Third-party delivery services “are not running a company for charity, and if you farm it, they’re going to charge enough to cover their expenses,” noted JRM’s Milevsky. “A lot of retailers don’t treat delivery that way. What I see, and that’s from 100 financial statements I look at, is that the percentage (of furniture retailers) that charge anything is low. I’d say the percentage that charge enough to cover the direct expenses of delivery and the indirect cost of things like management’s time is lower.”
There are real costs involved that the retailer has to recoup in some way: fuel, truck maintenance, time for two delivery people, the list goes on.
“We’ve shifted 78 clients to charging for delivery, and not one has gone back,” said Egger at PCG. “Delivery should be a profit center, not a break-even.” Milevsky also believes delivery can be a profit center. Retailers need to break down those costs and develop a charge formula. “That includes accounting for any revenue from delivery charges, payroll for delivery personnel, expenses for running a truck to the customer’s home, and management costs in terms of time,” he said.
“Look at it as a separate P&L statement. A lot of (retailers) rationalize that they can’t charge for delivery because their competition doesn’t do it.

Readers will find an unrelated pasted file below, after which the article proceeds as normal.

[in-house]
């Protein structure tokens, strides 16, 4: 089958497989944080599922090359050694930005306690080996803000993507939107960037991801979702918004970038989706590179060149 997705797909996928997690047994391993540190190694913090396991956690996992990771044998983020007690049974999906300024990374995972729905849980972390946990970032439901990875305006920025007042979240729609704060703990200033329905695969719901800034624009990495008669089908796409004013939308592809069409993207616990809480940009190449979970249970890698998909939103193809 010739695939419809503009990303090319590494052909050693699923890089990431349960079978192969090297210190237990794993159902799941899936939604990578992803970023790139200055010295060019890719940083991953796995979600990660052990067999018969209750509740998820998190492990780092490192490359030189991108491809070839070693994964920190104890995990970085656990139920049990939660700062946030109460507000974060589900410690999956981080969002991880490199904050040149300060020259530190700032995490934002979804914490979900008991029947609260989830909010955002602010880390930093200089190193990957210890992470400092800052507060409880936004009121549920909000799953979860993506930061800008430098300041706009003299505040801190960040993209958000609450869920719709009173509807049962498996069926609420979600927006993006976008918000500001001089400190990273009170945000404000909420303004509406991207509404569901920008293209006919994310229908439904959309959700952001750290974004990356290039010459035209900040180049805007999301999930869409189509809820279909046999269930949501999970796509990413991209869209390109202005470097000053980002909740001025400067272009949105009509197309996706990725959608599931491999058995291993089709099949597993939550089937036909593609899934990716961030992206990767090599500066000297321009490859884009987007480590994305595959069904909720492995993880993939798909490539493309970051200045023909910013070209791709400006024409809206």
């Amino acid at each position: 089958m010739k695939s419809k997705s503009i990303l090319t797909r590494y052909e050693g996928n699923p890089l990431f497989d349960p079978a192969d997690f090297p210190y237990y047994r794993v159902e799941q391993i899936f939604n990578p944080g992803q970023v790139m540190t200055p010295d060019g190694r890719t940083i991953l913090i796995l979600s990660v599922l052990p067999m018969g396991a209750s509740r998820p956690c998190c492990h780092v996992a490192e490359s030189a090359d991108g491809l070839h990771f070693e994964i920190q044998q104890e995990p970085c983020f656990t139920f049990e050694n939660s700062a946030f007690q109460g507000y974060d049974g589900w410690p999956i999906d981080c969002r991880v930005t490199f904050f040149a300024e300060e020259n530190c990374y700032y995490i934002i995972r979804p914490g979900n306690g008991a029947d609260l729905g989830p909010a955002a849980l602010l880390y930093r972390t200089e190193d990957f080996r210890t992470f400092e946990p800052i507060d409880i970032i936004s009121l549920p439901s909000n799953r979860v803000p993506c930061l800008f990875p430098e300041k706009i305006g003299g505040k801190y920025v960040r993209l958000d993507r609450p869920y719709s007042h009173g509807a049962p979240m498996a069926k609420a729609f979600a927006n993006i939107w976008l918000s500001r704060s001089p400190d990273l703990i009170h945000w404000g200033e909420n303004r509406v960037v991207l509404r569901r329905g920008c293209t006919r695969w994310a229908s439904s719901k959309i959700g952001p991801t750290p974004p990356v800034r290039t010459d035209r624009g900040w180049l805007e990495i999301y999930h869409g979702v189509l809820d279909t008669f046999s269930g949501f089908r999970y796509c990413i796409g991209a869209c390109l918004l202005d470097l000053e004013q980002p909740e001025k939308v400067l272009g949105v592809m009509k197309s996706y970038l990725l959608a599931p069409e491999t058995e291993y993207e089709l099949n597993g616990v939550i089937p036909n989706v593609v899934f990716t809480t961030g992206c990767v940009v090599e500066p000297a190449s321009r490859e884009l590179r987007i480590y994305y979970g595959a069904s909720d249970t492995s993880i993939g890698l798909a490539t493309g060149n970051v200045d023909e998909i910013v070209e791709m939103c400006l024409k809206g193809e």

“For my clients, if their margins are inadequate, I’m going to tell them to charge enough for the product to make a decent margin, and then charge for delivery to cover what they’re spending there.” Retailers need to get the full picture of delivery costs, and that includes reading some fine print, said Dan Schneider, CEO of SIB Development, Charleston, S.C.
“They have to really understand their truck leasing, what’s in the lease, what’s not and the extra costs involved,” he said. Also, beware accepting your current arrangements out of force of habit.
“Say a retailer got their first and second trucks from so-and-so, and they’re getting their 100th from the same guy,” Schneider said. “The furniture business is such a legacy business—multiple generations working for the store.